You cannot purchase empowerment or self-love, and you certainly can’t purchase liberation.
Because the internet is on the verge of becoming self-aware and it knows everything we do, my social media pages are being inundated with the newest Lane Bryant ad. In it, plus-size models and actresses like Gabourey Sidibe and Ashley Graham pose in lingerie and deliver snappy comebacks to nasty comments about their bodies. It’s a celebration of body love and, um, moderately priced underwear for curvy girls. They’re on to me; I’m a plus-sized lady and I like clothes. But they’re also about a million miles off base, because there is little I hate more than brands hijacking body positivity to sell me outfits.
“Body positivity” is the watered-down version of what was called “fat activism” a few years ago—a movement to fight the oppression that people, particularly women and femmes, face when their bodies deviate from the mainstream beauty standard. The problem is, what started as a movement of fat people claiming visibility and fighting discrimination in areas like health care and employment has been usurped and made mainstream to the point that today, when you say “body positivity,” it’s hard to remember that we’re talking about oppression at all. Instead, it’s become a catch-all phrase for pseudo-inspiring “love yourself” messages that elide the fact that low self-esteem doesn’t just happen; it’s instilled in us by a misogynistic, capitalist, image-obsessed society.
There is radical body positivity out there, in the work of people like activist Sonya Renee Taylor, who founded the website and self-love movement The Body Is Not An Apology. TBINAA investigates the connections between various forms of what Taylor calls “body terrorism,” which range from fat antagonism to racism, transphobia, ableism, and toxic masculinity. This is a truly intersectional approach that envisions and works toward a world where no one is oppressed because of the body they inhabit—a goal that can only be achieved through action, not by buying the right brand of shapewear.
Lane Bryant—and every other company that commodifies the rhetoric of body love, from Dove to Pantene to H&M—is not actually offering freedom from the paradigm that ties women’s worth to their appearance. They’re just telling fat women “you, too, can be beautiful and valuable, as long as you wear our clothes (and are femme, cis, and able-bodied).” That’s not radical. That’s seeking a broader audience for the same old song and dance—one that harms everyone, even those who fit into its exacting guidelines. Conventionally attractive women have historically been objectified, portrayed as shallow, and undervalued for anything they contribute beyond their appearances. How exactly does fitting into that category constitute empowerment for plus-size women?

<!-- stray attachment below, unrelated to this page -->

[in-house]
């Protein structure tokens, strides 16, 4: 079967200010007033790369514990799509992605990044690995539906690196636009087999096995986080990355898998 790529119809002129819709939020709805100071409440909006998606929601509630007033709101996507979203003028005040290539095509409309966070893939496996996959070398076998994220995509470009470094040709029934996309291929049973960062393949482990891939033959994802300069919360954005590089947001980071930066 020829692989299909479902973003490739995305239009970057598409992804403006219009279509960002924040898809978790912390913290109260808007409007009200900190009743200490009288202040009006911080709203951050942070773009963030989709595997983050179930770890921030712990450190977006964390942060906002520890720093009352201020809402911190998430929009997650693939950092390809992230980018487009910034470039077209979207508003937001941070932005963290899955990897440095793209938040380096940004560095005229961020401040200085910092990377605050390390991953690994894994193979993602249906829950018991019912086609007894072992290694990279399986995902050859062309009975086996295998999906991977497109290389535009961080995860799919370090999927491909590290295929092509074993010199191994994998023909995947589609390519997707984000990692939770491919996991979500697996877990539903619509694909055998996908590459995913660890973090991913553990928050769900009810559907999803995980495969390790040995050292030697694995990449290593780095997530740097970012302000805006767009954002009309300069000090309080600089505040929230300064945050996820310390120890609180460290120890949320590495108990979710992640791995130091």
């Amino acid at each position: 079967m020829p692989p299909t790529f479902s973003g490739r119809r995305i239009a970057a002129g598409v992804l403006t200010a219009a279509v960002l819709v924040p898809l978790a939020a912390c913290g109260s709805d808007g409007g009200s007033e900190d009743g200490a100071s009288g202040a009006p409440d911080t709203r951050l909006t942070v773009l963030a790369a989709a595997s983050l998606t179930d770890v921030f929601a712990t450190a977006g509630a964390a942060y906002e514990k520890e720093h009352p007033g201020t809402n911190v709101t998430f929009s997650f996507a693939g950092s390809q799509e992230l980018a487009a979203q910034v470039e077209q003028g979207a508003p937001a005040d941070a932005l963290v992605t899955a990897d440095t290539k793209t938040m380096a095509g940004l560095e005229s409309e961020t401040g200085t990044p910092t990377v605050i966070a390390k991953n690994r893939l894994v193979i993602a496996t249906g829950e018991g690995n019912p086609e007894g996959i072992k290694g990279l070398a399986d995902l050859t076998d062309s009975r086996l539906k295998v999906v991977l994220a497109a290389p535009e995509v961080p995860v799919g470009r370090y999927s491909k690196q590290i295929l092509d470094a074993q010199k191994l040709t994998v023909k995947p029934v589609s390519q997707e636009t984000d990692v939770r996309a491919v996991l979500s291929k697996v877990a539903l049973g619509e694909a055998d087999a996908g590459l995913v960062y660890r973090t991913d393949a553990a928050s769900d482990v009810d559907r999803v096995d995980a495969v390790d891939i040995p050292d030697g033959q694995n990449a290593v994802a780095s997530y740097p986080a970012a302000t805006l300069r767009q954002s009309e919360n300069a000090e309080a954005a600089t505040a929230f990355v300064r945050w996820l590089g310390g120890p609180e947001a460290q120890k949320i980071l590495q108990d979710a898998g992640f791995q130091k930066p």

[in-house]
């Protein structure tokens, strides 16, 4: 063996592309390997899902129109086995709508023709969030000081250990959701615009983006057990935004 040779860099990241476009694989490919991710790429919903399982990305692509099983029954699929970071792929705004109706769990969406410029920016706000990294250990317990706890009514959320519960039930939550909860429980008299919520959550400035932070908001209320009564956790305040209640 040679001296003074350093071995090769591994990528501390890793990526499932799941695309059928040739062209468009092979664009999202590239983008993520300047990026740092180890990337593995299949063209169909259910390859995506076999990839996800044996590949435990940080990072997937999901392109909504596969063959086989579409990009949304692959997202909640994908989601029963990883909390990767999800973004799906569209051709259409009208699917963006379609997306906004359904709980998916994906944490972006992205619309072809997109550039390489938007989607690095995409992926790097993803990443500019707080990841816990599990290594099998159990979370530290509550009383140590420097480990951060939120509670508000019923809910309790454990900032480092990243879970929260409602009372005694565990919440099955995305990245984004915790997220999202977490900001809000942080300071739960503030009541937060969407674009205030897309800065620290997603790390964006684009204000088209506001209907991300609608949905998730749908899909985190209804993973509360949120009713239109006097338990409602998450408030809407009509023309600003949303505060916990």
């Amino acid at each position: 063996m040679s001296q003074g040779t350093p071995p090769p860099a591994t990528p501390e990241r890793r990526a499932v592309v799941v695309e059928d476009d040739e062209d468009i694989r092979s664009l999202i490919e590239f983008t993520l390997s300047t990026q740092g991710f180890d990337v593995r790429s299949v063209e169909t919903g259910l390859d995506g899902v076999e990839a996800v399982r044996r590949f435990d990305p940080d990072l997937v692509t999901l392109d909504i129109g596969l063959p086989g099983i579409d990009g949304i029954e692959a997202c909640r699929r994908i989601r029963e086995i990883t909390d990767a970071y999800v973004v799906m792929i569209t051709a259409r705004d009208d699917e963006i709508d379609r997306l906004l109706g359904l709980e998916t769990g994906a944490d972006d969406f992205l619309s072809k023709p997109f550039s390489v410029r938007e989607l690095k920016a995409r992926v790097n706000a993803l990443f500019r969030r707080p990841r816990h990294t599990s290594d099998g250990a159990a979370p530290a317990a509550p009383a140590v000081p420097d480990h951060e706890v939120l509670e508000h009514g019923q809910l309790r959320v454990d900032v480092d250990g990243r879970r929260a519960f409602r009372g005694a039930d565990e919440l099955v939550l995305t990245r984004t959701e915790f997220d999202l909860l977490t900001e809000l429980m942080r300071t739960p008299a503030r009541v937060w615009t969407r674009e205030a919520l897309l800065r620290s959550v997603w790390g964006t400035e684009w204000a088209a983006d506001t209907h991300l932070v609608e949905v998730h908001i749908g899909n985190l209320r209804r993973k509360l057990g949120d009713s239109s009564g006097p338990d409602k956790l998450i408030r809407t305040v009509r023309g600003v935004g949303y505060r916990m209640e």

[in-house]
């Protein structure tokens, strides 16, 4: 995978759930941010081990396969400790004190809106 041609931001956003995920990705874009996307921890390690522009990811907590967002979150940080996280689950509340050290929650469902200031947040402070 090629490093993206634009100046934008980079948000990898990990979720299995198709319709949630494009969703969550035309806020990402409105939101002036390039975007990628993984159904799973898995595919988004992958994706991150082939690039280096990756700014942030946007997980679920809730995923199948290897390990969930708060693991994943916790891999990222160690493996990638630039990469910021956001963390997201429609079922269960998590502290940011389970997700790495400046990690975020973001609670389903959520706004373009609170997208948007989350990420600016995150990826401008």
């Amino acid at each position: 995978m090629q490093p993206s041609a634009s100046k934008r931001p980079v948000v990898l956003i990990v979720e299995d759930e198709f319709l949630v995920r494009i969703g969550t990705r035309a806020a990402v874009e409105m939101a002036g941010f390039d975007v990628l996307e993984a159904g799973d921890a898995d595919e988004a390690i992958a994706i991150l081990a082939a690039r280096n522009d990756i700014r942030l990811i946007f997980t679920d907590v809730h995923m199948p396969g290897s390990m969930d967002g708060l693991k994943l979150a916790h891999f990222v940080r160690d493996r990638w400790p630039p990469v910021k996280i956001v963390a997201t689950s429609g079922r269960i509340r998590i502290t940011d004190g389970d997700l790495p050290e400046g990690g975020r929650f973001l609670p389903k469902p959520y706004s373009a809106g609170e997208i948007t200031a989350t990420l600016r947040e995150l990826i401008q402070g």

Look, of course everyone deserves to feel gorgeous and confident and badass. And I’m not going to pretend I’m above the impulse to spend money on clothes that boost my spirits. After my grandfather died last month, I’m pretty sure that buying a pair of Lisa Frank lipstick-print leggings did more for my mood than any amount of long walks, bubble baths, or pouring my heart out in my journal. But it’s important to understand that this is a placebo. You cannot purchase empowerment or self-love, and you certainly can’t purchase liberation. A hot outfit is no substitute for the real, sustained, shared effort it will take to undermine the tyranny of restrictive beauty standards, sexual objectification, and misogyny.
Instead of brand-name “body positivity” that offers plus-size women an opportunity to spend money making ourselves lovable, a genuine feminist movement for body love would acknowledge that we deserve to be loved, listened to, represented, and valued whether we’re clad in designer jeans or thrift store pajamas. If, as Lane Bryant’s tag line asserts, “this body is made to shine,” it’s going to do that no matter what you’re wearing. No matter whether you bothered to shave your legs or put on makeup. No matter whether you have perfect hair. Essentially, this commercial suggests that fat women can be just as decorative as thin women, and while that statement isn’t necessarily wrong, I think we can do so much more than that.
I’m not mad at Lane Bryant for trying to make a living. We’re all living under capitalism and you gotta do what you gotta do. But it chafes my fat ass to see them trying to package their clothes in the language of feminism. The real revolution comes from the understanding that you have worth no matter what you look like or what you’re wearing. I’d like it if brands would stop trying to sell me self-esteem. I’ve got plenty, thanks. All I need from you is a couple pairs of pants, and maybe, while you’re at it, a decent swimsuit with an underwire.
I am tired of the commodification of self-love. Loving each other, standing up and fighting for each other, advocating for the rights of every body to be seen and valued and protected, is what real body positivity means. And you can’t buy that shit at the mall.
Lindsay King-Miller is a queer femme who does not have an indoor voice. Her writing has appeared in Bitch Magazine, Cosmopolitan.com, Buzzfeed, The Hairpin, and numerous other publications. She lives in Denver with her partner, a really cute baby, and two very spoiled cats. She is the author of Ask A Queer Chick (Plume, 2016).